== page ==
Try one of these delicious winetail recipes to add excitement to your next gathering.
Wine is a great addition to any holiday celebration. It provides a delicious beverage for your friends and family to enjoy as well as a great conversation starter. Check out our Celebrate the Seasons page to find out how Missouri wines can be added to your festivities, year-round.
Fun Activities: Add interest to any wine-focused event by having a wine glass decorating contest. Ask guests to decorate their chosen wine glass for the evening. The winner gets a bottle of wine to take home. Or ask guests to bring two bottles of wine and play white elephant. This is a great way for everyone to try new wines!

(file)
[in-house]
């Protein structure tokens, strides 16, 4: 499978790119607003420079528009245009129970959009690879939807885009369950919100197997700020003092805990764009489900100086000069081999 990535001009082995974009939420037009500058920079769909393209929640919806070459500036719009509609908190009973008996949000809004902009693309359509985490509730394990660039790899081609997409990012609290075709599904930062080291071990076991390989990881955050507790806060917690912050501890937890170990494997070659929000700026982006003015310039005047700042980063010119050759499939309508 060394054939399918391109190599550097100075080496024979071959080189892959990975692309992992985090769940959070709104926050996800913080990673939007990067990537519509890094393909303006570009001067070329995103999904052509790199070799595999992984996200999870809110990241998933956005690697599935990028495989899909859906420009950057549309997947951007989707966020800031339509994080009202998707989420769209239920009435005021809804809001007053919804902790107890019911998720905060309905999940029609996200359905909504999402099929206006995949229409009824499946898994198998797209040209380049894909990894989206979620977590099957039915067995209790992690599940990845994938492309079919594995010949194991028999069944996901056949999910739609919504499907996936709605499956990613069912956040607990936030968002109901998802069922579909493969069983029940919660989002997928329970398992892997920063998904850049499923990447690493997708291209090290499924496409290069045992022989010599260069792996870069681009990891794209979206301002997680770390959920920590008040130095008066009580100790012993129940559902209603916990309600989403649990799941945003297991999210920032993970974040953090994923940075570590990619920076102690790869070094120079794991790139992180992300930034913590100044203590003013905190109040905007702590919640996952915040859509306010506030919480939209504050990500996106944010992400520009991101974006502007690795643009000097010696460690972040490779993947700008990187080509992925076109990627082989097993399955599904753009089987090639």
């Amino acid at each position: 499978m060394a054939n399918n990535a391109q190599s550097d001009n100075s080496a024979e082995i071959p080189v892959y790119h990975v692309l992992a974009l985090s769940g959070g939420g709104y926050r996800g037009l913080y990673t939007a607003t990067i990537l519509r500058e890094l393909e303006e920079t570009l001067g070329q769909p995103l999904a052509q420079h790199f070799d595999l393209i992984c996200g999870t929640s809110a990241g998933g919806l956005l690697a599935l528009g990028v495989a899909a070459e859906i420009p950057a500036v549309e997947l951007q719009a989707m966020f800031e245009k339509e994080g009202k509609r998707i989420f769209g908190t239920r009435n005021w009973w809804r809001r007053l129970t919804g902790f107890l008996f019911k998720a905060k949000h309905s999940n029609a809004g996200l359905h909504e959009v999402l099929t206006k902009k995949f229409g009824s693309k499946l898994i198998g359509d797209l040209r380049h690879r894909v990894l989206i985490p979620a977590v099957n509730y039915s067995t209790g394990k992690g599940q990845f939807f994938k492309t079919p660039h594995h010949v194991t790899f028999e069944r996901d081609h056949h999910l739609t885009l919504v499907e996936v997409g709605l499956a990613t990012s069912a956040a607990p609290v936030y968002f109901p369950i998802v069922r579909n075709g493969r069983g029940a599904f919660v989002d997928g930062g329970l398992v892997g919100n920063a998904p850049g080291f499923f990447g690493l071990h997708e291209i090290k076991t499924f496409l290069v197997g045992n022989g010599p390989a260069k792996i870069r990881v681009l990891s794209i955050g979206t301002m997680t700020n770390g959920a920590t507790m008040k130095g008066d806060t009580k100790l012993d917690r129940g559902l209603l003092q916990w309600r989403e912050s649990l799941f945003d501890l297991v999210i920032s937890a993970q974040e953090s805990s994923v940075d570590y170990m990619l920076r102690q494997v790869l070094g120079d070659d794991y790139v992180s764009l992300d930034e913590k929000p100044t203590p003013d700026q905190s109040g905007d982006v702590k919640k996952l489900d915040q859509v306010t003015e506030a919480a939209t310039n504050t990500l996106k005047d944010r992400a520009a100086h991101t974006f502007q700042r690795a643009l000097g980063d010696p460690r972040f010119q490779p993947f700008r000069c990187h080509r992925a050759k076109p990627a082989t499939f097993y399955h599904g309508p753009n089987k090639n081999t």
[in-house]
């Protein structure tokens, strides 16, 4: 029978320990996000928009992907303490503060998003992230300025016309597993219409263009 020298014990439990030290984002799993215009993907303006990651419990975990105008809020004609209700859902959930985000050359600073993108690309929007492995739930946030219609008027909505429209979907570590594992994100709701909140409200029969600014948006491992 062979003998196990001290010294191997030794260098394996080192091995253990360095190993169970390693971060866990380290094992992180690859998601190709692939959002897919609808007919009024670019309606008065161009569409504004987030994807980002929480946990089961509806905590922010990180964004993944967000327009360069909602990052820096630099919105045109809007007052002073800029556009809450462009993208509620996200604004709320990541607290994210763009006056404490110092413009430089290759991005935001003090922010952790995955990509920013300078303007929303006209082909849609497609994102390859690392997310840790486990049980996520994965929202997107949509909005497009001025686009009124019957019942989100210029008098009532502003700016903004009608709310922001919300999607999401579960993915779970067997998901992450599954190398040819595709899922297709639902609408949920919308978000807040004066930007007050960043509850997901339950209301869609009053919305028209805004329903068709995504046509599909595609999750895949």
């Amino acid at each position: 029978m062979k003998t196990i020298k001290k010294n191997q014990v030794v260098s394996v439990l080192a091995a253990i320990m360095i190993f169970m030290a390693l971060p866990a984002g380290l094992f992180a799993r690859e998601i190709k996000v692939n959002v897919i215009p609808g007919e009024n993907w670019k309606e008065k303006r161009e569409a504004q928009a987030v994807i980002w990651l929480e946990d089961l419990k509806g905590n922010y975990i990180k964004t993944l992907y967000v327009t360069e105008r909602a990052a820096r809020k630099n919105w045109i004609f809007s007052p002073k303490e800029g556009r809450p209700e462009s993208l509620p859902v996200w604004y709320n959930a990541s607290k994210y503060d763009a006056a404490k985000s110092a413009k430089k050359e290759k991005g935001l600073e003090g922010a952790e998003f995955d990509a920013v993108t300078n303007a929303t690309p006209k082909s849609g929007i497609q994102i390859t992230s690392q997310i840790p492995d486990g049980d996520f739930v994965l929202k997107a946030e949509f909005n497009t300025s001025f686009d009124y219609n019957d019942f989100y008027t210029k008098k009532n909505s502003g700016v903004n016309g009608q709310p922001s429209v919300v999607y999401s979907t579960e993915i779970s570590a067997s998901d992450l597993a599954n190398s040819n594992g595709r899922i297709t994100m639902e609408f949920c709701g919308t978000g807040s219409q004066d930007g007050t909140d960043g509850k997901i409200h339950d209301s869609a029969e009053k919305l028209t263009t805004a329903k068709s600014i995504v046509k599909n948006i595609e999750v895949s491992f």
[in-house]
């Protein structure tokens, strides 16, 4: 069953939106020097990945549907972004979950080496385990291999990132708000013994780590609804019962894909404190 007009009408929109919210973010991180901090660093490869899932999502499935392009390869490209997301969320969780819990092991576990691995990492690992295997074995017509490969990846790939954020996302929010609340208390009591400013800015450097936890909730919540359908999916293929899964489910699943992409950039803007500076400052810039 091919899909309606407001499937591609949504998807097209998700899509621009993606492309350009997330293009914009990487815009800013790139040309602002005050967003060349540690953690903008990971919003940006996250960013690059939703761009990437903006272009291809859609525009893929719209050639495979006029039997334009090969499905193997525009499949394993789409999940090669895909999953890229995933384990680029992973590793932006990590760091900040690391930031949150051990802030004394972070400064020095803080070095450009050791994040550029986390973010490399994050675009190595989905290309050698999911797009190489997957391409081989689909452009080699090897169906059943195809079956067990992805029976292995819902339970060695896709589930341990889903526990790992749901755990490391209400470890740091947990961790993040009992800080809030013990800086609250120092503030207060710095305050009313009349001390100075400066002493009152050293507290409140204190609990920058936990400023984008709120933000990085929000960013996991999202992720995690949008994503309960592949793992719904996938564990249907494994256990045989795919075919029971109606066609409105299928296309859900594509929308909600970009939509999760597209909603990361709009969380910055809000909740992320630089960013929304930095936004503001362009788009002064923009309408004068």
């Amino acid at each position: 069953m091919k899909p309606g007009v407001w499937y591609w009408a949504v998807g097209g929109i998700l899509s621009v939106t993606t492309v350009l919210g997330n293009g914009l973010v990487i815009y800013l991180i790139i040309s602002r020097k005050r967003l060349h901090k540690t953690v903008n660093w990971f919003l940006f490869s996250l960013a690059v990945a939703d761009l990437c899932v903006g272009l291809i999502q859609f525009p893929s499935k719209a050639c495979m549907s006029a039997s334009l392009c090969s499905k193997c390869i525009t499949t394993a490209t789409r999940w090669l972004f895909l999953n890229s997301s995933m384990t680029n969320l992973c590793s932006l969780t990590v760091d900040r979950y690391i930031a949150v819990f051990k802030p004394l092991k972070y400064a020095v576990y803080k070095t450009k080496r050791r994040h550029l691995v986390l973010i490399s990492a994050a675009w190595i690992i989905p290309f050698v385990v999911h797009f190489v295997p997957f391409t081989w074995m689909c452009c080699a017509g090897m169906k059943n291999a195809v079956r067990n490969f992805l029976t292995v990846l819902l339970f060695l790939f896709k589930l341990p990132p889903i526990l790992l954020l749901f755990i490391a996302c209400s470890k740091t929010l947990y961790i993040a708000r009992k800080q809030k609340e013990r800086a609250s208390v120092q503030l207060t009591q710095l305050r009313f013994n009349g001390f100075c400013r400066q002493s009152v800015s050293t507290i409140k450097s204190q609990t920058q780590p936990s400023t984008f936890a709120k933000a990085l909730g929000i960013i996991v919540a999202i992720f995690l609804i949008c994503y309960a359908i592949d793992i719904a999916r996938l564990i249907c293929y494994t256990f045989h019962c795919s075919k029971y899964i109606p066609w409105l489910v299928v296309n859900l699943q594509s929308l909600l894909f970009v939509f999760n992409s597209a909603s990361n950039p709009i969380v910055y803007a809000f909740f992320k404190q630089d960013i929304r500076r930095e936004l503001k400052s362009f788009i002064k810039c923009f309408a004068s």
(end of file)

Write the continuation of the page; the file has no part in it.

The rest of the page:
To learn more about how to taste like a pro, how to pair, how to smell and how we go from vine to wine, please click the links below.
Wine bottles, glasses and corks are beautiful on their own and lend themselves to décor easily and with limited alterations. Check out our Pinterest board for some great ideas.
Always refrigerate wine after you’ve opened the bottle, even red. Red wine will usually last 5-7 days and white for 3-5 before it’s past its prime.
Great uses for leftover wine:
- Freeze it in ice cube trays to toss into sauces and stews.
- White wine is great at removing red wine stains. Keep leftover white wine on hand for the next time there is an oops moment.
- Marinate meat with it.
- Make salad dressing with it.
- Poach fruit with it.
- Make your own wine vinegar.
Head over to our Do It Yourself news page for tons of great ideas that reuse wine glasses, bottles and corks!
One great way to keep the memories from your wine celebration is to write the date or occasion on the cork and keep the cork. You can also remove the labels from wine bottles for scrapbooking.